Tim Warner/Getty Images

But for March, it was impressive nonetheless, and it explains why O’Brien didn’t just have some light bulb flicker over his head this summer. He knew from the time the team drafted him that he’d be able to play Watson if he needed. It’s certainly paying off now.

“I had a lot of trust in Deshaun from the day he walked in here,” the coach continued. “He’s the type of the guy we want, football meant a lot to him, his teammates meant a lot to him. We knew he was going to put the time in so when he did get his shot, he wasn’t going to look back. He was gonna make mistakes, but he was gonna learn from them and be prepared every day. I always felt a lot of trust in him.”

In this week’s Game Plan, we’re going to examine whether the Stephon Gilmore signing has gone bust in New England; look at the resurgence of the Bills team he left; kick the tires one more time before Mitch Trubisky gets his first start Monday; and quickly check on the 2018 veteran quarterback market.

We’ll start with the Texans and how O’Brien came to the point where he’d feel comfortable tossing a rookie the keys to a playoff-tested roster—an element of all this that’s important, because a reigning division champion can’t afford to have a young quarterback fall on his face the way a rebuilding team can.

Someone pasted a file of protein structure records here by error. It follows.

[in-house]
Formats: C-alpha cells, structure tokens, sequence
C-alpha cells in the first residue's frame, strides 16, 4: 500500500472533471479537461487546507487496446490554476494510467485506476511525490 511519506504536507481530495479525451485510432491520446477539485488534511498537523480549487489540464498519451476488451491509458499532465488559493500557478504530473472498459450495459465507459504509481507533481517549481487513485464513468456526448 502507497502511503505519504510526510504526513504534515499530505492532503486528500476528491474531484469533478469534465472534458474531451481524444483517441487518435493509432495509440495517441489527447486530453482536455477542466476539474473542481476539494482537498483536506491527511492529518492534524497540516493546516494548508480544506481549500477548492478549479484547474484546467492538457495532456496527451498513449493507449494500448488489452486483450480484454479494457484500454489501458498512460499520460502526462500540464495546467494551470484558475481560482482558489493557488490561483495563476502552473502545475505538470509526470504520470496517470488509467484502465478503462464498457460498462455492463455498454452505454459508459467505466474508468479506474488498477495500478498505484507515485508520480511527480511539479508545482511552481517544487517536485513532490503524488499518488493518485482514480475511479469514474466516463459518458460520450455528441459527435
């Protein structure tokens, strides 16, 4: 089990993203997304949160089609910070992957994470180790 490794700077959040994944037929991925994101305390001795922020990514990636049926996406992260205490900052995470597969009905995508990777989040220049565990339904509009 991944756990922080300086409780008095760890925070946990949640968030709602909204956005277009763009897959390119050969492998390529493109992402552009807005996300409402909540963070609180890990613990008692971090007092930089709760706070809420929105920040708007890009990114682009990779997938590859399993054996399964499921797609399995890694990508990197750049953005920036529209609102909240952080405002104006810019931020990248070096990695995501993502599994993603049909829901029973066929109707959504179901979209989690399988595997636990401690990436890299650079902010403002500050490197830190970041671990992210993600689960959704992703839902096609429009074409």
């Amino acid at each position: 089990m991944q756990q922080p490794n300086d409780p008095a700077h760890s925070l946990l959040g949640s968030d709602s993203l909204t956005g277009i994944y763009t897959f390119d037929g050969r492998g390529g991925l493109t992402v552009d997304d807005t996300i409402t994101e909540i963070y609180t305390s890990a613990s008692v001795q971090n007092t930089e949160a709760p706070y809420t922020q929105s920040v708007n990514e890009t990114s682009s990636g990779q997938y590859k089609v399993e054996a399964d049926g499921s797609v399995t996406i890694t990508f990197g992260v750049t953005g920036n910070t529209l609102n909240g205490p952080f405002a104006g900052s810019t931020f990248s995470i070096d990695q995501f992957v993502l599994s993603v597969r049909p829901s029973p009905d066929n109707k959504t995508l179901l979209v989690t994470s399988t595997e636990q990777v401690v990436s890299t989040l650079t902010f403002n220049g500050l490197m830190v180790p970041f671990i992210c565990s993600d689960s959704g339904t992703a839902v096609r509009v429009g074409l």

As I talked with O’Brien (we did something similar in May with GM Rick Smith, on how Houston was sold on the quarterback), we were able to outline a number of checkpoints over the course of this calendar year that led to the coach handing the reins to Watson at halftime of the opener. Again, that all started in that Indy hotel suite, and we’ll jump from there ahead to his visit to the team’s facility just ahead of the draft.

• April 18: A couple weeks back, as you probably know by now, Watson gave his first game check to three cafeteria workers who were affected by Hurricane Harvey. That came as a surprise to no one in the building, and it was from the start that O’Brien saw a young  player capable of leading older guys.